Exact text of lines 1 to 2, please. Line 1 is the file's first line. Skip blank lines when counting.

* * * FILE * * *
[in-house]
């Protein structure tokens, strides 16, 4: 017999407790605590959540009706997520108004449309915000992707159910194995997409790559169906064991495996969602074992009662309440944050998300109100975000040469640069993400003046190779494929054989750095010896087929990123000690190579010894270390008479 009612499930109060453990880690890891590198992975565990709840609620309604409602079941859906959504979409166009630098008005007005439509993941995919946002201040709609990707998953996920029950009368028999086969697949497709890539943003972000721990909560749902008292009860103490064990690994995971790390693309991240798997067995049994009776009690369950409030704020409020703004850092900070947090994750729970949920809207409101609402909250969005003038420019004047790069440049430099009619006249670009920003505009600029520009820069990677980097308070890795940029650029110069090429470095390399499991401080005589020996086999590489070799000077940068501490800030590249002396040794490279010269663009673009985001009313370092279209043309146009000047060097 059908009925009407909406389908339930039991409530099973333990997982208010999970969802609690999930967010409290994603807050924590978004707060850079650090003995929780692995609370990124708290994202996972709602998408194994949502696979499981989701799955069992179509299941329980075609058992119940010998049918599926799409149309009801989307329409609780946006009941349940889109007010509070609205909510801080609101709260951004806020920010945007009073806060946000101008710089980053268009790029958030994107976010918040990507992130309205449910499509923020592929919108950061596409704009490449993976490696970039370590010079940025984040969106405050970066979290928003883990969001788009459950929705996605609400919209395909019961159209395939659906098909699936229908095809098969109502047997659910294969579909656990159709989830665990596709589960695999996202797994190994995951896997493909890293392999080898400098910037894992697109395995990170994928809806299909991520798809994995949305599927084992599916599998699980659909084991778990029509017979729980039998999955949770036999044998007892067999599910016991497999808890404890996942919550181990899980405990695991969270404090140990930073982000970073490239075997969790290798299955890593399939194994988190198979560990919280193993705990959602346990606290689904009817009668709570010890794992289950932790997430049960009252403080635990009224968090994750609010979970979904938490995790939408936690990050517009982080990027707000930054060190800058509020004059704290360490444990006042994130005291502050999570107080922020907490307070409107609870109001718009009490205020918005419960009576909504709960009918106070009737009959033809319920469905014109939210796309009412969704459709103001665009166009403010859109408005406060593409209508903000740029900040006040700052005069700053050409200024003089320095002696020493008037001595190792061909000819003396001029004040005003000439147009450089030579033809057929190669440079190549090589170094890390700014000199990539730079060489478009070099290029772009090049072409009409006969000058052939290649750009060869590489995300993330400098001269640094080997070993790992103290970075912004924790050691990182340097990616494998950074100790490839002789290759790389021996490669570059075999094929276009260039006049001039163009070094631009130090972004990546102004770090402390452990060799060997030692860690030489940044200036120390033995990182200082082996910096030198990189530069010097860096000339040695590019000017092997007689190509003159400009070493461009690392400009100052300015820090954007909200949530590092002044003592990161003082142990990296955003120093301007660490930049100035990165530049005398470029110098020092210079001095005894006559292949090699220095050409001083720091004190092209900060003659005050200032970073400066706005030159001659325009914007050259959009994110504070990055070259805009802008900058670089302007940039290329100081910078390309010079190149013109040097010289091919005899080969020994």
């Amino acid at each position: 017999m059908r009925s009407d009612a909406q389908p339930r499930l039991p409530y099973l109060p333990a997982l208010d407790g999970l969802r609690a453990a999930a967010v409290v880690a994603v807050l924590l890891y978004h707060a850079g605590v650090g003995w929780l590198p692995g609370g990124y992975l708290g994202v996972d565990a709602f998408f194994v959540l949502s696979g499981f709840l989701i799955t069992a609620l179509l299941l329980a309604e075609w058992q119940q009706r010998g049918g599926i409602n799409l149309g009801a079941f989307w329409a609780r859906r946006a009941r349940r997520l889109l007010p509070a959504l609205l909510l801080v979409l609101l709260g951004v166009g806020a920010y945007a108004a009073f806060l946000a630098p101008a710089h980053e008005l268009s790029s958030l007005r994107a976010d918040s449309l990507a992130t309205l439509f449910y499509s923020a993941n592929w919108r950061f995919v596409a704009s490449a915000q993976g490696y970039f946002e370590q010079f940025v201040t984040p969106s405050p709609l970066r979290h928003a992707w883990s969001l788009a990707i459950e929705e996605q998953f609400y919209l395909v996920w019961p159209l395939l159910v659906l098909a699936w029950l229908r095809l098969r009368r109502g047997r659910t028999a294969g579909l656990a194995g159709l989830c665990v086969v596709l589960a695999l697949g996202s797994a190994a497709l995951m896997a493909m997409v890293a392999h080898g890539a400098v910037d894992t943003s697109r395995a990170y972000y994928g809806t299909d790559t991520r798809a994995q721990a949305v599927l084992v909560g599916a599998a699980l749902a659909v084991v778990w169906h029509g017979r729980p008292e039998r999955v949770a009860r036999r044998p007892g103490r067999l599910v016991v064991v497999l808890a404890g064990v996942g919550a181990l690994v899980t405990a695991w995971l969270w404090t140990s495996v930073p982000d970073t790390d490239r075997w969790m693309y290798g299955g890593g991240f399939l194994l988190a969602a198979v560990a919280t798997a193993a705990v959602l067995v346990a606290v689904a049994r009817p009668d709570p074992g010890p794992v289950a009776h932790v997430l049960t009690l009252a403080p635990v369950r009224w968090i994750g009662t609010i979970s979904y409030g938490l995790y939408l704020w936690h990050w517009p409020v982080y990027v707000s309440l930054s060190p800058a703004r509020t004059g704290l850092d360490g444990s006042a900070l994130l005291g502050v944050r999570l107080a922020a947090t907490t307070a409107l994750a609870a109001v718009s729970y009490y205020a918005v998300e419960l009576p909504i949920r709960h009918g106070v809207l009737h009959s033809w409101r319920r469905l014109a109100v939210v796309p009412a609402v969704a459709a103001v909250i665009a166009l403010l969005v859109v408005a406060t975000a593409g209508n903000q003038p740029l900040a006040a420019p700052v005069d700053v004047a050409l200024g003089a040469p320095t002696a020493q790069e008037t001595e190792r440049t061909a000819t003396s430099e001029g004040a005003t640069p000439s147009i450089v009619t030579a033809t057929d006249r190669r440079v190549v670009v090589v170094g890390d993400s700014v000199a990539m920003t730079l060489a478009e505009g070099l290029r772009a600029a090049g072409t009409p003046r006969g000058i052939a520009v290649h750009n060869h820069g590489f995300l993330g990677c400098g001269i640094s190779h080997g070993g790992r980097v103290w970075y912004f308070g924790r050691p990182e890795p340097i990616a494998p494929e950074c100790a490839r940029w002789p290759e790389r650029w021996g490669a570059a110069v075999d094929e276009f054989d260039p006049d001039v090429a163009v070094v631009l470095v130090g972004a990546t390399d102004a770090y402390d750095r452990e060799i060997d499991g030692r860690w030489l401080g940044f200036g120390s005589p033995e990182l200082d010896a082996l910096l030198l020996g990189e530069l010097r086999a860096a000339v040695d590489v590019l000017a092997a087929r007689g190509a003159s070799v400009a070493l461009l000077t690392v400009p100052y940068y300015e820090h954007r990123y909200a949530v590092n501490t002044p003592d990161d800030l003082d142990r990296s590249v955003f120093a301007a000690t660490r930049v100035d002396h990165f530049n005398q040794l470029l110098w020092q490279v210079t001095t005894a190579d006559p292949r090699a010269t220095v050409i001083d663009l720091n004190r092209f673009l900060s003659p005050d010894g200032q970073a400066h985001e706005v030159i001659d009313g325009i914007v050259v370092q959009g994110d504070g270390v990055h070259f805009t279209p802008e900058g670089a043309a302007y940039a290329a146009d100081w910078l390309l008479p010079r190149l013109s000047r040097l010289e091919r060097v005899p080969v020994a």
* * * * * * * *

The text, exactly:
[in-house]
């Protein structure tokens, strides 16, 4: 017999407790605590959540009706997520108004449309915000992707159910194995997409790559169906064991495996969602074992009662309440944050998300109100975000040469640069993400003046190779494929054989750095010896087929990123000690190579010894270390008479 009612499930109060453990880690890891590198992975565990709840609620309604409602079941859906959504979409166009630098008005007005439509993941995919946002201040709609990707998953996920029950009368028999086969697949497709890539943003972000721990909560749902008292009860103490064990690994995971790390693309991240798997067995049994009776009690369950409030704020409020703004850092900070947090994750729970949920809207409101609402909250969005003038420019004047790069440049430099009619006249670009920003505009600029520009820069990677980097308070890795940029650029110069090429470095390399499991401080005589020996086999590489070799000077940068501490800030590249002396040794490279010269663009673009985001009313370092279209043309146009000047060097 059908009925009407909406389908339930039991409530099973333990997982208010999970969802609690999930967010409290994603807050924590978004707060850079650090003995929780692995609370990124708290994202996972709602998408194994949502696979499981989701799955069992179509299941329980075609058992119940010998049918599926799409149309009801989307329409609780946006009941349940889109007010509070609205909510801080609101709260951004806020920010945007009073806060946000101008710089980053268009790029958030994107976010918040990507992130309205449910499509923020592929919108950061596409704009490449993976490696970039370590010079940025984040969106405050970066979290928003883990969001788009459950929705996605609400919209395909019961159209395939659906098909699936229908095809098969109502047997659910294969579909656990159709989830665990596709589960695999996202797994190994995951896997493909890293392999080898400098910037894992697109395995990170994928809806299909991520798809994995949305599927084992599916599998699980659909084991778990029509017979729980039998999955949770036999044998007892067999599910016991497999808890404890996942919550181990899980405990695991969270404090140990930073982000970073490239075997969790290798299955890593399939194994988190198979560990919280193993705990959602346990606290689904009817009668709570010890794992289950932790997430049960009252403080635990009224968090994750609010979970979904938490995790939408936690990050517009982080990027707000930054060190800058509020004059704290360490444990006042994130005291502050999570107080922020907490307070409107609870109001718009009490205020918005419960009576909504709960009918106070009737009959033809319920469905014109939210796309009412969704459709103001665009166009403010859109408005406060593409209508903000740029900040006040700052005069700053050409200024003089320095002696020493008037001595190792061909000819003396001029004040005003000439147009450089030579033809057929190669440079190549090589170094890390700014000199990539730079060489478009070099290029772009090049072409009409006969000058052939290649750009060869590489995300993330400098001269640094080997070993790992103290970075912004924790050691990182340097990616494998950074100790490839002789290759790389021996490669570059075999094929276009260039006049001039163009070094631009130090972004990546102004770090402390452990060799060997030692860690030489940044200036120390033995990182200082082996910096030198990189530069010097860096000339040695590019000017092997007689190509003159400009070493461009690392400009100052300015820090954007909200949530590092002044003592990161003082142990990296955003120093301007660490930049100035990165530049005398470029110098020092210079001095005894006559292949090699220095050409001083720091004190092209900060003659005050200032970073400066706005030159001659325009914007050259959009994110504070990055070259805009802008900058670089302007940039290329100081910078390309010079190149013109040097010289091919005899080969020994």